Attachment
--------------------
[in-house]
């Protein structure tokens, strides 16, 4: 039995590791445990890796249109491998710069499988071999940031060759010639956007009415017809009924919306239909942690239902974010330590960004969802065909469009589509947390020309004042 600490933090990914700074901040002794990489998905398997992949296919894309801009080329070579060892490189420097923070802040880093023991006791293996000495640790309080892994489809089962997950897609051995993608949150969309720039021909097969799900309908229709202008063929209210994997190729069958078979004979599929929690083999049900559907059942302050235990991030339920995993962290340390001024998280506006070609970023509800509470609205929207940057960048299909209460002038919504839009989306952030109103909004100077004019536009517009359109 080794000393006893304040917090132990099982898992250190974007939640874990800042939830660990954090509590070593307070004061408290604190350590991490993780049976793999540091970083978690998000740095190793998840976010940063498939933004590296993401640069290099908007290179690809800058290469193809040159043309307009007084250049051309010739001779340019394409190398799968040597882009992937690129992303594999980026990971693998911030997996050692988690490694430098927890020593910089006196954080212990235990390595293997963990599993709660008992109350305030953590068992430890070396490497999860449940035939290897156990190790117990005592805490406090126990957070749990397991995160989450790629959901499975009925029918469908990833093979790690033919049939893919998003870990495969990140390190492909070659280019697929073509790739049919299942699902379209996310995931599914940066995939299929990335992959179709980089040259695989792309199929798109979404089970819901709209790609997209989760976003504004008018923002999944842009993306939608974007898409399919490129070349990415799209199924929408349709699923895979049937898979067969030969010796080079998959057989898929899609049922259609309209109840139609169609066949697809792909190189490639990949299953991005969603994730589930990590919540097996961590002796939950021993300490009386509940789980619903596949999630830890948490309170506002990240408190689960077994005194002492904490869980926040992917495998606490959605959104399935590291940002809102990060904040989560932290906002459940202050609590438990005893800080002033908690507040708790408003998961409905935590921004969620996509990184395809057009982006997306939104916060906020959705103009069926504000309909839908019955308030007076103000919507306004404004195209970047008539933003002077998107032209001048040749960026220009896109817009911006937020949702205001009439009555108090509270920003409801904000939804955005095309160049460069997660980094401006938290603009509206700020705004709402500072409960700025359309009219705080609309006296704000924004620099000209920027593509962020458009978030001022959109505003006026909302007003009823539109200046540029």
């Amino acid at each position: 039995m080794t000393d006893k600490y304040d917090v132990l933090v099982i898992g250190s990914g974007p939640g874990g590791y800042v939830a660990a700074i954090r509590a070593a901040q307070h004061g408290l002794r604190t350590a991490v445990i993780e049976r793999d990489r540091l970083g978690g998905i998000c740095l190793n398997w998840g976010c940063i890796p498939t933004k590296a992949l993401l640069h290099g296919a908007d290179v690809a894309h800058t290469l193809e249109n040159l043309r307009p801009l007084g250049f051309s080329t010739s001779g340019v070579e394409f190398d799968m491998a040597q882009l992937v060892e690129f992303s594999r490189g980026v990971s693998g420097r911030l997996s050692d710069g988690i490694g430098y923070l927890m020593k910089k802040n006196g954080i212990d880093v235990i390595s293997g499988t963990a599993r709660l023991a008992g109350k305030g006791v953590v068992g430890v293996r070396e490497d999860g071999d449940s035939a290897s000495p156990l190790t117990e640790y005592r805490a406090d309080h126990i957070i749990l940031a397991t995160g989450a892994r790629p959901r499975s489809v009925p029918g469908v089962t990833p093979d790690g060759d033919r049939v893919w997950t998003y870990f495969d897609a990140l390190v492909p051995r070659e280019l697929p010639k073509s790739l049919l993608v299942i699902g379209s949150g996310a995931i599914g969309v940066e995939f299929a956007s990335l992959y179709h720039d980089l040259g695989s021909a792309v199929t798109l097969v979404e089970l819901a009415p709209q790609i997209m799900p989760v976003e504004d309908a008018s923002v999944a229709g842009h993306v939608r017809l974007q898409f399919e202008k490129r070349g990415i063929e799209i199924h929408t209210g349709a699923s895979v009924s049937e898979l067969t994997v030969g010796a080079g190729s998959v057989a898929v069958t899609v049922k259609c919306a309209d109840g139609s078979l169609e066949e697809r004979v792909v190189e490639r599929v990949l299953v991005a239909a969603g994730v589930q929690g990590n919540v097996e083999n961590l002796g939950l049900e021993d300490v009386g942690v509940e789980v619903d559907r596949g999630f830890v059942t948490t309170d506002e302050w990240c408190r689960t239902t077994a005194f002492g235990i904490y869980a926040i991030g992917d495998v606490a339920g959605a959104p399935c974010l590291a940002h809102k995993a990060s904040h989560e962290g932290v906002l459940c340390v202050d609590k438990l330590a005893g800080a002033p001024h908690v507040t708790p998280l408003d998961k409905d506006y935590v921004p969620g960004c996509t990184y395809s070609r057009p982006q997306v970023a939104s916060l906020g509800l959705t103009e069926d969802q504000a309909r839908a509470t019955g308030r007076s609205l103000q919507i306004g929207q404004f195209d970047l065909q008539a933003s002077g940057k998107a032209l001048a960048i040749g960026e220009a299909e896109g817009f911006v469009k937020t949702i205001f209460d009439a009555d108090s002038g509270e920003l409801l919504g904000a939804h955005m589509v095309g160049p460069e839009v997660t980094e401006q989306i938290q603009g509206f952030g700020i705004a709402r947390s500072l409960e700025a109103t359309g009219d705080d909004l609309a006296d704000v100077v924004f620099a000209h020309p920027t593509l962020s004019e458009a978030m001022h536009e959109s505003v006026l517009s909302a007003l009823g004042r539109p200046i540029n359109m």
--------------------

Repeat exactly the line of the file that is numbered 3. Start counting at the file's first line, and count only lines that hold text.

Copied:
């Amino acid at each position: 039995m080794t000393d006893k600490y304040d917090v132990l933090v099982i898992g250190s990914g974007p939640g874990g590791y800042v939830a660990a700074i954090r509590a070593a901040q307070h004061g408290l002794r604190t350590a991490v445990i993780e049976r793999d990489r540091l970083g978690g998905i998000c740095l190793n398997w998840g976010c940063i890796p498939t933004k590296a992949l993401l640069h290099g296919a908007d290179v690809a894309h800058t290469l193809e249109n040159l043309r307009p801009l007084g250049f051309s080329t010739s001779g340019v070579e394409f190398d799968m491998a040597q882009l992937v060892e690129f992303s594999r490189g980026v990971s693998g420097r911030l997996s050692d710069g988690i490694g430098y923070l927890m020593k910089k802040n006196g954080i212990d880093v235990i390595s293997g499988t963990a599993r709660l023991a008992g109350k305030g006791v953590v068992g430890v293996r070396e490497d999860g071999d449940s035939a290897s000495p156990l190790t117990e640790y005592r805490a406090d309080h126990i957070i749990l940031a397991t995160g989450a892994r790629p959901r499975s489809v009925p029918g469908v089962t990833p093979d790690g060759d033919r049939v893919w997950t998003y870990f495969d897609a990140l390190v492909p051995r070659e280019l697929p010639k073509s790739l049919l993608v299942i699902g379209s949150g996310a995931i599914g969309v940066e995939f299929a956007s990335l992959y179709h720039d980089l040259g695989s021909a792309v199929t798109l097969v979404e089970l819901a009415p709209q790609i997209m799900p989760v976003e504004d309908a008018s923002v999944a229709g842009h993306v939608r017809l974007q898409f399919e202008k490129r070349g990415i063929e799209i199924h929408t209210g349709a699923s895979v009924s049937e898979l067969t994997v030969g010796a080079g190729s998959v057989a898929v069958t899609v049922k259609c919306a309209d109840g139609s078979l169609e066949e697809r004979v792909v190189e490639r599929v990949l299953v991005a239909a969603g994730v589930q929690g990590n919540v097996e083999n961590l002796g939950l049900e021993d300490v009386g942690v509940e789980v619903d559907r596949g999630f830890v059942t948490t309170d506002e302050w990240c408190r689960t239902t077994a005194f002492g235990i904490y869980a926040i991030g992917d495998v606490a339920g959605a959104p399935c974010l590291a940002h809102k995993a990060s904040h989560e962290g932290v906002l459940c340390v202050d609590k438990l330590a005893g800080a002033p001024h908690v507040t708790p998280l408003d998961k409905d506006y935590v921004p969620g960004c996509t990184y395809s070609r057009p982006q997306v970023a939104s916060l906020g509800l959705t103009e069926d969802q504000a309909r839908a509470t019955g308030r007076s609205l103000q919507i306004g929207q404004f195209d970047l065909q008539a933003s002077g940057k998107a032209l001048a960048i040749g960026e220009a299909e896109g817009f911006v469009k937020t949702i205001f209460d009439a009555d108090s002038g509270e920003l409801l919504g904000a939804h955005m589509v095309g160049p460069e839009v997660t980094e401006q989306i938290q603009g509206f952030g700020i705004a709402r947390s500072l409960e700025a109103t359309g009219d705080d909004l609309a006296d704000v100077v924004f620099a000209h020309p920027t593509l962020s004019e458009a978030m001022h536009e959109s505003v006026l517009s909302a007003l009823g004042r539109p200046i540029n359109m």